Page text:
This deck is just lovely. It has artistic pen-and-ink/watercolor style images on antiqued cards. They are the narrowest and thinnest cards I have so far, which makes them the only ones that I can shuffle like traditional playing cards (I’ve never been good at that).
One of the coolest things about the deck is that each card uses different flowers and plants in place of the usual symbolism, so the book gives both the traditional card meaning, and the historical/mythological associations of the plants. Designed by Larisa Kramar in Ukraine, and translated by Natalka Ishchuk.
I tried an interview last week, but the cards were a little resistant. I didn’t take a picture of the spread, but there was a lot of negativity.
So, I let it sit with some rose quartz for a week to see if it would sweeten up a little.
Here’s the results of today’s spread:
Interview with the Botanica Oculta deck by Dark Synevyr
1) Describe yourself
Knight of Wands
All of the wands court cards have daffodils on them, which are part of the narcissus family. The wand is represented by a willow branch. For the knight, the guidebook leans heavily into the Greek myth of Narcissus, from which “narcissist” comes. The implications are that the Knight seeks “self-knowledge through introversive submergence”. There are references to “still waters” and since water is the element associated with emotions, the Knight might appear detached, but is in fact deeply passionate.
Other guidebooks have focused on the Knight’s energy and need for adventure, but this deck takes a more somber approach, focusing on the parting that comes with travel.
As a self-description of the deck, this feels a bit melancholy. It is interesting that card selected to “describe yourself” is literally about self-knowledge. And maybe a little bit cheeky, that the response to “Tell me about yourself,” is “I know myself”?
2) What are your strengths?
Ten of Cups
The flower is the allamanda, a South American plant describes as “very sensitive” and “fond of the sun’s rays”. It follows the traditional associations with joy and harmony.
3) What are your limitations?
Ace of Cups
The periwinkle, which the guidebook describes as “the witch’s flower” is a blue or pink perennial. The book goes deep into historical uses from ancient Rome and the Middle Ages, but the most interesting detail relates to its vitality. Apparently “it lives as long as there is a drop of water in the vase.” Ace of Cups traditionally indicates a new relationship, and the guide supports that reading, though it once again takes kind of a dismal view, focusing on the dangers of letting emotions lead over the mind.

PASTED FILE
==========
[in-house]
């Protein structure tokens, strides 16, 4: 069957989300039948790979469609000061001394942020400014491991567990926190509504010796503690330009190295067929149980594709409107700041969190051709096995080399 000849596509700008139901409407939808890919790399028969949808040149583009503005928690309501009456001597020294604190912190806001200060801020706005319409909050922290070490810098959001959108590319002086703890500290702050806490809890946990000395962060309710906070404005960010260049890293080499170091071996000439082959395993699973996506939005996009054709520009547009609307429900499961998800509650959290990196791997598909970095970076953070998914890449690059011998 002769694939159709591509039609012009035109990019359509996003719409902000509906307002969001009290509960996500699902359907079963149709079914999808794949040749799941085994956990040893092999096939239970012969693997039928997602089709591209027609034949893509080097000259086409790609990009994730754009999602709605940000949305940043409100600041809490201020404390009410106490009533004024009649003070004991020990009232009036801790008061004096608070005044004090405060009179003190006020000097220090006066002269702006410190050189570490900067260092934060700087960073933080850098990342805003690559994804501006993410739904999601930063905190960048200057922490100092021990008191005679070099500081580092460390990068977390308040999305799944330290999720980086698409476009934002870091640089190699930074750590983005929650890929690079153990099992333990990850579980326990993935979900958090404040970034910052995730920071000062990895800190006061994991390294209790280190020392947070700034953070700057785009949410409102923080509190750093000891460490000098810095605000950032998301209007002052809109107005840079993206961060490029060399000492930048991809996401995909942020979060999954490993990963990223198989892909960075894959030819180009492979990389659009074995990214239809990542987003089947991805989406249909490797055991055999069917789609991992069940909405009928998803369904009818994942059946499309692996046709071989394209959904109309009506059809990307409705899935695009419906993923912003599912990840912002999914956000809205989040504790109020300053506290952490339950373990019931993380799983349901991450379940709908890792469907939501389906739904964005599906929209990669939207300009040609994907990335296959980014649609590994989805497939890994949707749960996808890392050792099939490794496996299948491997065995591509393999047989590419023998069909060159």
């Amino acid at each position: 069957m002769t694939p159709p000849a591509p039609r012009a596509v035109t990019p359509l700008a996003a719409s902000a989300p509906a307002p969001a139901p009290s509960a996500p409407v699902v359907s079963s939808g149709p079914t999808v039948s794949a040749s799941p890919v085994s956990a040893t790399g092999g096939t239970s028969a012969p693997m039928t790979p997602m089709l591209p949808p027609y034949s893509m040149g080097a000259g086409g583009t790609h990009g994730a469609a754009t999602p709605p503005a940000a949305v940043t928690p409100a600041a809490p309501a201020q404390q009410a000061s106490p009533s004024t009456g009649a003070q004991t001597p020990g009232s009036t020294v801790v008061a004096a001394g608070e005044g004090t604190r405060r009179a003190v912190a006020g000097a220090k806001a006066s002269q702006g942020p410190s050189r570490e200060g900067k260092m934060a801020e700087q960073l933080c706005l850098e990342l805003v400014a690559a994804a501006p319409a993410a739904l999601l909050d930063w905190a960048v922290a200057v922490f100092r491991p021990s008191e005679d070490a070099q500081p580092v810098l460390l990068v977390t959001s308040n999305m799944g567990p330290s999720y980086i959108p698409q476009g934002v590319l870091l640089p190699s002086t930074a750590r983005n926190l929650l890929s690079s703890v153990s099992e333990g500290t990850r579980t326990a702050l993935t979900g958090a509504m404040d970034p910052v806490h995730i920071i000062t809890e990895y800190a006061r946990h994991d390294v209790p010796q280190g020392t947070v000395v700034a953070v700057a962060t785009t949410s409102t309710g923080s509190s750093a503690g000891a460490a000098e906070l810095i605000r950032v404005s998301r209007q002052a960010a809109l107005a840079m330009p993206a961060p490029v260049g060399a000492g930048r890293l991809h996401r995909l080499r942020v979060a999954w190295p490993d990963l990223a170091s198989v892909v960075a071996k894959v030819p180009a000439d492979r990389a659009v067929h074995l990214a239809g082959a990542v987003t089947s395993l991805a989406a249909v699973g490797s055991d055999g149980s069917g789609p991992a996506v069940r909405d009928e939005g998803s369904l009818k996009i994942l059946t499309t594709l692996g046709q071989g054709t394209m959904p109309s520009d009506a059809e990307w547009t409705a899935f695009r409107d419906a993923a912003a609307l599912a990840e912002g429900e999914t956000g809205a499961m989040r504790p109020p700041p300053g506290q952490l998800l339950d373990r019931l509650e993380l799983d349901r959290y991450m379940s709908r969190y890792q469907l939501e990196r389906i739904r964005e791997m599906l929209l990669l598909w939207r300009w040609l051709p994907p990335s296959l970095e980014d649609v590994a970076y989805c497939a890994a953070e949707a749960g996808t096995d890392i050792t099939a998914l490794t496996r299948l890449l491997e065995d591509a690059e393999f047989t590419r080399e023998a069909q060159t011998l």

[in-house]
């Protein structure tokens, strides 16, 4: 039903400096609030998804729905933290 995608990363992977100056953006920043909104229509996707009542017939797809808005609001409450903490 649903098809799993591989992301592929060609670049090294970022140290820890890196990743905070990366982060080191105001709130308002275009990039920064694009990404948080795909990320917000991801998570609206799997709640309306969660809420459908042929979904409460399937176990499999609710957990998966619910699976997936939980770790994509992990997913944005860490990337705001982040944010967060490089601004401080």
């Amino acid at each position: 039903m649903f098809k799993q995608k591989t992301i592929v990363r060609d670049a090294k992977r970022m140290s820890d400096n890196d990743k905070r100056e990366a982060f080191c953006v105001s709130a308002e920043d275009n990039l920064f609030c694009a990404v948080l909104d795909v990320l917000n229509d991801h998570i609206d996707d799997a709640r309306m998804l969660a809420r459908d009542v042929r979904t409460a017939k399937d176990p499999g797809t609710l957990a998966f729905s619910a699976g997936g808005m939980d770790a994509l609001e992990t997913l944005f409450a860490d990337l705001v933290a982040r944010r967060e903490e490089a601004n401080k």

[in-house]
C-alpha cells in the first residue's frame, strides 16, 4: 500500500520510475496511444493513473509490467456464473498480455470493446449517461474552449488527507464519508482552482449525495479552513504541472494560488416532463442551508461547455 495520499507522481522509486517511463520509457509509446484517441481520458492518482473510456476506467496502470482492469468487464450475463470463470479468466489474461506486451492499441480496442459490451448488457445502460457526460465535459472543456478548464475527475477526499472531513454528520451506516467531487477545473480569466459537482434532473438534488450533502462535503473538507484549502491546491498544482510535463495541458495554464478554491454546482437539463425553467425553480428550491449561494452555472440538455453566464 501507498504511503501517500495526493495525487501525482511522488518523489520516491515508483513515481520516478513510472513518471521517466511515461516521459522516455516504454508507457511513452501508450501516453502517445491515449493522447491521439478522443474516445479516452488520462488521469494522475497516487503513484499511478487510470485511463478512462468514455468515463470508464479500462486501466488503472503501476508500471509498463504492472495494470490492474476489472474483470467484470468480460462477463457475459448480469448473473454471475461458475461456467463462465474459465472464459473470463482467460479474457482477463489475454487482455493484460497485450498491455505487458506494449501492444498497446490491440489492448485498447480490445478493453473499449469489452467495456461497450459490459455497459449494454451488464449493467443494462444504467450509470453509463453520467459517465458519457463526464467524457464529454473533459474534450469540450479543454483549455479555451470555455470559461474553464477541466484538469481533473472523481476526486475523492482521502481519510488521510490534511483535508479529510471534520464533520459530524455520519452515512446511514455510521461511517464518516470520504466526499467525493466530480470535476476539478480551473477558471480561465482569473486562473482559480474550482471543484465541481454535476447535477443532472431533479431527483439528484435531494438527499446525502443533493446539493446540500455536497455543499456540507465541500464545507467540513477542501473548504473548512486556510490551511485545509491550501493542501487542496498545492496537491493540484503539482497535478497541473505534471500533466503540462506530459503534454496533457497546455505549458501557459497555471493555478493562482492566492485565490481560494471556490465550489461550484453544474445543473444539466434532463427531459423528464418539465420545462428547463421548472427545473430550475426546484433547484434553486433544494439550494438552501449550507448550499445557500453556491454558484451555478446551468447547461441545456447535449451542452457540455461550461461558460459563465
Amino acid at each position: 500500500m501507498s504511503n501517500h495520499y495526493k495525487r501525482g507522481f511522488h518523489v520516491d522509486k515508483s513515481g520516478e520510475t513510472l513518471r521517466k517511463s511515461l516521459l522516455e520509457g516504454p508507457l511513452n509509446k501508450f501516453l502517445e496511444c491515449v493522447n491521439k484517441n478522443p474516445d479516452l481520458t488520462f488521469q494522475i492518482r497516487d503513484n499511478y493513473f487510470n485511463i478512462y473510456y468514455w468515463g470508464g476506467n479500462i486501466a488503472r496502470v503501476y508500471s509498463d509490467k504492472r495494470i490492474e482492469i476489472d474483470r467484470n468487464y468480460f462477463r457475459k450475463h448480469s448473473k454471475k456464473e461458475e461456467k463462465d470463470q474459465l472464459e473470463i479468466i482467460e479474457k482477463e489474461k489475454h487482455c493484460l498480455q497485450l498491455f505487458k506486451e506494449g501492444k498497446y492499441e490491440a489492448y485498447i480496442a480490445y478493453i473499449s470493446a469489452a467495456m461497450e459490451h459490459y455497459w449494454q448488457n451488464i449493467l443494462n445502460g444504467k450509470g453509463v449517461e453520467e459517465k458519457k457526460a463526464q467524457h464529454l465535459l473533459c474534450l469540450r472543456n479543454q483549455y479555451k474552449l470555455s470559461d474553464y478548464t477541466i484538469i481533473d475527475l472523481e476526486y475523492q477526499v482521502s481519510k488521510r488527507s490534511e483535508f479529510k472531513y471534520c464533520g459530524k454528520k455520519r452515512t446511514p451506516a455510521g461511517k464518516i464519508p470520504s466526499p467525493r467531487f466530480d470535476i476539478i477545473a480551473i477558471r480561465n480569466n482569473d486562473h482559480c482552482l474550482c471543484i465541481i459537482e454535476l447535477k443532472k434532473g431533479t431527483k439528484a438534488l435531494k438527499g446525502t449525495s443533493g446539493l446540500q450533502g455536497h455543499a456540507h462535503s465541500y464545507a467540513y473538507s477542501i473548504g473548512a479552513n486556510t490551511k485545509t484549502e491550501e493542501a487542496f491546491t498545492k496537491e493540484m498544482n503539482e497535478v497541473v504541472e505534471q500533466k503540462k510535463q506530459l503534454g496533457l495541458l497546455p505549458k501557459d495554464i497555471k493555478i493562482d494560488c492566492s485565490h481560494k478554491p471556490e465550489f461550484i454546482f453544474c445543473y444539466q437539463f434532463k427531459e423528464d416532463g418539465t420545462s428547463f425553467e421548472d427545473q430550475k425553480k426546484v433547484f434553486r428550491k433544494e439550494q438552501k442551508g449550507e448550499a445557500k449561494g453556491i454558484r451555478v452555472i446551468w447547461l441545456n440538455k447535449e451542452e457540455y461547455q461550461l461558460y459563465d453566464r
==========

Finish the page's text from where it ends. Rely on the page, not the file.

So, while the deck’s strength comes from the power of positive emotions (10 of Cups), it is also limited by a tendency toward over-emotional responses.
4) What types of readings are you best for?
King of Wands
Like the Knight, the King of Wands depicts a willow branch and a daffodil. This time the key words emphasize ambition, power and politics. I’ve been pulling the King of Wands in my daily spread a lot lately, so I also know that it can be read as a sign of leadership and creative masculine energy.
5) What can I learn from you?
Queen of Wands
According to the guidebook, in addition to the narcissus, the Queen depicts “ectendomycorrhiza in the form of two rings,” which “indicates a marriage of convenience or profit from a deal.” The key words include honor, stubbornness and morality. I’m used to a more positive interpretation of these qualities – courage, determination. The deck seems to suggest that we can work together to benefit us both.
6) What will be the outcome of our relationship?
The deck uses a sunflower (of course), which the guidebook tells me is a symbol of happiness and longevity in Chinese culture. It also describes the flower’s association with Helios in Greek myth, and its use as a symbol of devotion. Overall a very positive indicator of our relationship.
Bonus: Seven of Cups
This card remained in the box while I shuffled the deck, and I didn’t realize it until I had completed the spread. It depicts the atropa belladonna, a poisonous flower associated with the Greek Fate who cuts the thread of life. Although this seems extremely dark and dangerous at first, the guidebook assures me that the plant was also used as a protection against evil. This indicates a dangerous duality – both poison and medicine. The traditional meaning of the card reminds you that all opportunities have both good and bad possible outcomes, and it’s up to you to choose what’s best of you.
I’m not sure if this is a warning, or an encouragement about using this deck. It certainly promotes introspection, despite the repeated cautionary tale of Narcissus in this interview. I suppose we’ll see where it goes.
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